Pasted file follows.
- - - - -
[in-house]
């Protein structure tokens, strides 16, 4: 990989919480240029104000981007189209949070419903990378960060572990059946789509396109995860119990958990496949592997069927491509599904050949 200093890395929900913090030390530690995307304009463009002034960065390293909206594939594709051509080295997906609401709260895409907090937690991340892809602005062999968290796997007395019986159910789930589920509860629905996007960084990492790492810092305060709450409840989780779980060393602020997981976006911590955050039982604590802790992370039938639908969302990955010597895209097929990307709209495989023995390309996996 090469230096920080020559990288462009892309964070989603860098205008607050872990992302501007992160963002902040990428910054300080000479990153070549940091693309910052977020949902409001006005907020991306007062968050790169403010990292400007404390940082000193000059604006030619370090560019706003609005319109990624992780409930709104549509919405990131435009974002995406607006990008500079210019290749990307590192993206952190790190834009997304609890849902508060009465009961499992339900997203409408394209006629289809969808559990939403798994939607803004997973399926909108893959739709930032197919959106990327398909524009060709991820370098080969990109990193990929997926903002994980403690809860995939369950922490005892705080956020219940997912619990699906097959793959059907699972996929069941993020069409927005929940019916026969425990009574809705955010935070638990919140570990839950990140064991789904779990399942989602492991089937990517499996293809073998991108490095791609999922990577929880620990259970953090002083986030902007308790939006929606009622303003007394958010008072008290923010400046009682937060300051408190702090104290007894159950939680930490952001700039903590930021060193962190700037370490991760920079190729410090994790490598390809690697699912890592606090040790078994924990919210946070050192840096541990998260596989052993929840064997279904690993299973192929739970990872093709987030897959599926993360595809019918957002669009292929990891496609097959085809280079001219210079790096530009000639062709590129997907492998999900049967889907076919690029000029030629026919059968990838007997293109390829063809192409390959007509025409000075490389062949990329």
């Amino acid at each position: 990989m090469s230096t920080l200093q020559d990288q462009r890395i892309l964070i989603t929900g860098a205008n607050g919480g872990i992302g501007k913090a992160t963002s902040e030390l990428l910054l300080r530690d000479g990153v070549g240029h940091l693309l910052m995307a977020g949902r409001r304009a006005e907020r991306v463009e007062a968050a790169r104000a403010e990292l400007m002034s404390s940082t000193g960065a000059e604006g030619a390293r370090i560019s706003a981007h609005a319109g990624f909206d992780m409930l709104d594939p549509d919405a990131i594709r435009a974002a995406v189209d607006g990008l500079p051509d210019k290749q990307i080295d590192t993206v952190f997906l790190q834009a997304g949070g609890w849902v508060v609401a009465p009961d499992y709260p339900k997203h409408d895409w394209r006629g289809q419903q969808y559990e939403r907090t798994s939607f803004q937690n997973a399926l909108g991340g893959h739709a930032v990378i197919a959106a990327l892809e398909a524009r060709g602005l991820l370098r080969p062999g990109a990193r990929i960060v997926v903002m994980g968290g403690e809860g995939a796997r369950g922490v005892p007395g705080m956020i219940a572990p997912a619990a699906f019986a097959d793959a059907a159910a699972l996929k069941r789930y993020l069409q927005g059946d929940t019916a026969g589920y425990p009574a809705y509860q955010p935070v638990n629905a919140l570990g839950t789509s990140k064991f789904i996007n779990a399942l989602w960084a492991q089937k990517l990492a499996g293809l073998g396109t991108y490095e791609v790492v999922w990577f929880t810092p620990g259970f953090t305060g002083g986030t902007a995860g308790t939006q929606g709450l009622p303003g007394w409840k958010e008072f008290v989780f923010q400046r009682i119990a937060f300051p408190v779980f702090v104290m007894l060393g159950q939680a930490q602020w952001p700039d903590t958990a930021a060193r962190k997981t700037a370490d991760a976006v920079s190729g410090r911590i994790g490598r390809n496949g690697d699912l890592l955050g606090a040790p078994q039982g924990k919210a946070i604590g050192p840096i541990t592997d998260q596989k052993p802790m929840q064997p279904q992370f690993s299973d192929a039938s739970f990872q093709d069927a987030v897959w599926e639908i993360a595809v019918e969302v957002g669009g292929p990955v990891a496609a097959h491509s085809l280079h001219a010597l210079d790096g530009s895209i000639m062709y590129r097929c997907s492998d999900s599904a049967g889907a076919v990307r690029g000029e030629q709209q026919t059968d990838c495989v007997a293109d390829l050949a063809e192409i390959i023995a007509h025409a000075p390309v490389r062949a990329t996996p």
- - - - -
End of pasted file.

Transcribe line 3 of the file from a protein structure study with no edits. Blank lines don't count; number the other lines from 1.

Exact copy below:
């Amino acid at each position: 990989m090469s230096t920080l200093q020559d990288q462009r890395i892309l964070i989603t929900g860098a205008n607050g919480g872990i992302g501007k913090a992160t963002s902040e030390l990428l910054l300080r530690d000479g990153v070549g240029h940091l693309l910052m995307a977020g949902r409001r304009a006005e907020r991306v463009e007062a968050a790169r104000a403010e990292l400007m002034s404390s940082t000193g960065a000059e604006g030619a390293r370090i560019s706003a981007h609005a319109g990624f909206d992780m409930l709104d594939p549509d919405a990131i594709r435009a974002a995406v189209d607006g990008l500079p051509d210019k290749q990307i080295d590192t993206v952190f997906l790190q834009a997304g949070g609890w849902v508060v609401a009465p009961d499992y709260p339900k997203h409408d895409w394209r006629g289809q419903q969808y559990e939403r907090t798994s939607f803004q937690n997973a399926l909108g991340g893959h739709a930032v990378i197919a959106a990327l892809e398909a524009r060709g602005l991820l370098r080969p062999g990109a990193r990929i960060v997926v903002m994980g968290g403690e809860g995939a796997r369950g922490v005892p007395g705080m956020i219940a572990p997912a619990a699906f019986a097959d793959a059907a159910a699972l996929k069941r789930y993020l069409q927005g059946d929940t019916a026969g589920y425990p009574a809705y509860q955010p935070v638990n629905a919140l570990g839950t789509s990140k064991f789904i996007n779990a399942l989602w960084a492991q089937k990517l990492a499996g293809l073998g396109t991108y490095e791609v790492v999922w990577f929880t810092p620990g259970f953090t305060g002083g986030t902007a995860g308790t939006q929606g709450l009622p303003g007394w409840k958010e008072f008290v989780f923010q400046r009682i119990a937060f300051p408190v779980f702090v104290m007894l060393g159950q939680a930490q602020w952001p700039d903590t958990a930021a060193r962190k997981t700037a370490d991760a976006v920079s190729g410090r911590i994790g490598r390809n496949g690697d699912l890592l955050g606090a040790p078994q039982g924990k919210a946070i604590g050192p840096i541990t592997d998260q596989k052993p802790m929840q064997p279904q992370f690993s299973d192929a039938s739970f990872q093709d069927a987030v897959w599926e639908i993360a595809v019918e969302v957002g669009g292929p990955v990891a496609a097959h491509s085809l280079h001219a010597l210079d790096g530009s895209i000639m062709y590129r097929c997907s492998d999900s599904a049967g889907a076919v990307r690029g000029e030629q709209q026919t059968d990838c495989v007997a293109d390829l050949a063809e192409i390959i023995a007509h025409a000075p390309v490389r062949a990329t996996p």